Have Kids? Mitt Romney and Joe Biden Want the Government To Pay You Thousands Every Year
President Joe Biden and Sen. Mitt Romney (R–Utah) are both pitching significant overhauls to the safety net programs for American families by proposing direct monthly child allowances paid to parents.
While the plans differ somewhat in their specifics, both aim to subsidize the costs of raising children in a more direct way than the federal government currently does, a noble goal that would likely boost the economic prospects of poorer parents who may not be able to access the full value of benefits provided via the current tax credit system. But with the country more than $27 trillion in debt, both plans ultimately amount to a promise to hike taxes on the very children that the government would go deeper into debt to subsidize—although Romney’s plan does offset some of the new costs by shuttering existing welfare programs—and both may unintentionally hobble the incentives for poor parents to remain in the workforce.
Biden’s plan, currently included as part of the $1.9 trillion COVID-19 relief bill the House is drawing up, would send parents an annual total of $3,600 per child under age 6 and $3,000 per child aged 6-17. The payments would phase out for single parents earning more than $75,000 annually and for couples who earn more than $150,000. Although it is officially just a one-year program (payments would be allocated beginning in July and based on 2020 income taxes), The New York Times reports that the goal is to eventually make the change permanent.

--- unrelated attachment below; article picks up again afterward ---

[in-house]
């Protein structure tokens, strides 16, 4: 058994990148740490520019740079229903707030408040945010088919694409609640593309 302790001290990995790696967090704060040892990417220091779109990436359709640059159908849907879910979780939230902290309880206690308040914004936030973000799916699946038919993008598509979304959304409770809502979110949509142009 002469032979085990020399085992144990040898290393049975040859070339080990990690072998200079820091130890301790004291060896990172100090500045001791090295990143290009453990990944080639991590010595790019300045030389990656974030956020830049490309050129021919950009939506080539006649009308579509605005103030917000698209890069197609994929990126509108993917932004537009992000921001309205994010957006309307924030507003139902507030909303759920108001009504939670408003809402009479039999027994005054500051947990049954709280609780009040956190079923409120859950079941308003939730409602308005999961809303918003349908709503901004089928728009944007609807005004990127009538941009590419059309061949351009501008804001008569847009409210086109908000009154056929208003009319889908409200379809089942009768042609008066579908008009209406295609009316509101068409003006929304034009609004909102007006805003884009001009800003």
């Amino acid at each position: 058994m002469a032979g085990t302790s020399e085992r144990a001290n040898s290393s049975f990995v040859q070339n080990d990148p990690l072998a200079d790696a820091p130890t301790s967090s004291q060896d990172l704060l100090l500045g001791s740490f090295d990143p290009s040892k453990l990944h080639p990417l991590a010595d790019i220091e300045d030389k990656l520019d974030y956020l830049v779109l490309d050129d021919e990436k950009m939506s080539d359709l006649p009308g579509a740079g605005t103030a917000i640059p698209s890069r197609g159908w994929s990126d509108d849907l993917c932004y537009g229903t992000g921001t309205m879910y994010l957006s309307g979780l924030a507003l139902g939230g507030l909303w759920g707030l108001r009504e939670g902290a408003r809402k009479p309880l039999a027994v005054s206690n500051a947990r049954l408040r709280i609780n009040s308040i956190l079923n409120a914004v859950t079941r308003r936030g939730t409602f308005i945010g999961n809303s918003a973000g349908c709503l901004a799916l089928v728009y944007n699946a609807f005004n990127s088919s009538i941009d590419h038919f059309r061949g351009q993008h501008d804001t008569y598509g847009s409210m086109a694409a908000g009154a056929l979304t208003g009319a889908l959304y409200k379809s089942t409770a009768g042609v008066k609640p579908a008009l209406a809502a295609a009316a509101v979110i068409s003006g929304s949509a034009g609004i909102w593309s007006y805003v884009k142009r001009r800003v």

Romney’s plan offers slightly larger benefits that would extend to a more expansive set of parents, but it would also abolish other welfare programs that Biden’s plan would maintain. Romney would pay parents an annual total of $4,200 for every child under the age of 6 and $3,000 per child aged 6-17, with the payments phasing out for individuals who earn more than $200,000 annually or couples earning more than $400,000. It is intended to be permanent from the start.
If a parent (or parents) qualified for the full payments during all 17 years of a child’s eligibility, he or she would receive a total of $57,600 per child under Biden’s plan and $62,600 under Romney’s.
As with any expansion of the federal welfare state, the first question that should be asked is how much will this cost and who will pay for it. Romney’s plan comes with an estimated price tag of $254 billion annually, but the senator says those costs are fully offset with a series of changes to existing welfare programs. The child allowance would replace the existing child tax credit program and require a significant overhaul of the current earned income tax credit (EITC), which offsets taxes for low-income families. He would also permanently abolish the state and local tax (SALT) deduction, whic
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